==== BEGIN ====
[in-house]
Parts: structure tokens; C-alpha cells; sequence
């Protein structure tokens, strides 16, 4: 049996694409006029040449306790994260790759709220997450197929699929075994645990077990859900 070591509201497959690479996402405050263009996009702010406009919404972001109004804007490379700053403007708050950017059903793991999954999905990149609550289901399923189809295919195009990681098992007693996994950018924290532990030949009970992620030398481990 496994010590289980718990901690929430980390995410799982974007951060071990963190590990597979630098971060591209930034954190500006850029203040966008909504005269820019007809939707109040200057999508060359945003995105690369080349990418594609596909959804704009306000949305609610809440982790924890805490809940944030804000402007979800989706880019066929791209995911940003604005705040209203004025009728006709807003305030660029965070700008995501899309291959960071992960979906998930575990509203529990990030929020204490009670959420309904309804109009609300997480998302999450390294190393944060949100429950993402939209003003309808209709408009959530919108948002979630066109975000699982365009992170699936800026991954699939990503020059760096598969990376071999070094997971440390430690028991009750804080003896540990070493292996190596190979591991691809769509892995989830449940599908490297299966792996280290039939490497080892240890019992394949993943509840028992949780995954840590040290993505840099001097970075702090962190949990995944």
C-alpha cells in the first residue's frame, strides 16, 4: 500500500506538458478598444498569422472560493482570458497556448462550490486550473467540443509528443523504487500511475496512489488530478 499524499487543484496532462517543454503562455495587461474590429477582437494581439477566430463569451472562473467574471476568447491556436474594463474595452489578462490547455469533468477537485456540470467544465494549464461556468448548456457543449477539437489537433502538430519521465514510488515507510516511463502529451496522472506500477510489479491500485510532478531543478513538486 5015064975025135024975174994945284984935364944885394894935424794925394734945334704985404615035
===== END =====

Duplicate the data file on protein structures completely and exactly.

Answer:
[in-house]
Parts: structure tokens; C-alpha cells; sequence
């Protein structure tokens, strides 16, 4: 049996694409006029040449306790994260790759709220997450197929699929075994645990077990859900 070591509201497959690479996402405050263009996009702010406009919404972001109004804007490379700053403007708050950017059903793991999954999905990149609550289901399923189809295919195009990681098992007693996994950018924290532990030949009970992620030398481990 496994010590289980718990901690929430980390995410799982974007951060071990963190590990597979630098971060591209930034954190500006850029203040966008909504005269820019007809939707109040200057999508060359945003995105690369080349990418594609596909959804704009306000949305609610809440982790924890805490809940944030804000402007979800989706880019066929791209995911940003604005705040209203004025009728006709807003305030660029965070700008995501899309291959960071992960979906998930575990509203529990990030929020204490009670959420309904309804109009609300997480998302999450390294190393944060949100429950993402939209003003309808209709408009959530919108948002979630066109975000699982365009992170699936800026991954699939990503020059760096598969990376071999070094997971440390430690028991009750804080003896540990070493292996190596190979591991691809769509892995989830449940599908490297299966792996280290039939490497080892240890019992394949993943509840028992949780995954840590040290993505840099001097970075702090962190949990995944």
C-alpha cells in the first residue's frame, strides 16, 4: 500500500506538458478598444498569422472560493482570458497556448462550490486550473467540443509528443523504487500511475496512489488530478 499524499487543484496532462517543454503562455495587461474590429477582437494581439477566430463569451472562473467574471476568447491556436474594463474595452489578462490547455469533468477537485456540470467544465494549464461556468448548456457543449477539437489537433502538430519521465514510488515507510516511463502529451496522472506500477510489479491500485510532478531543478513538486 5015064975025135024975174994945284984935364944885394894935424794925394734945334704985404615035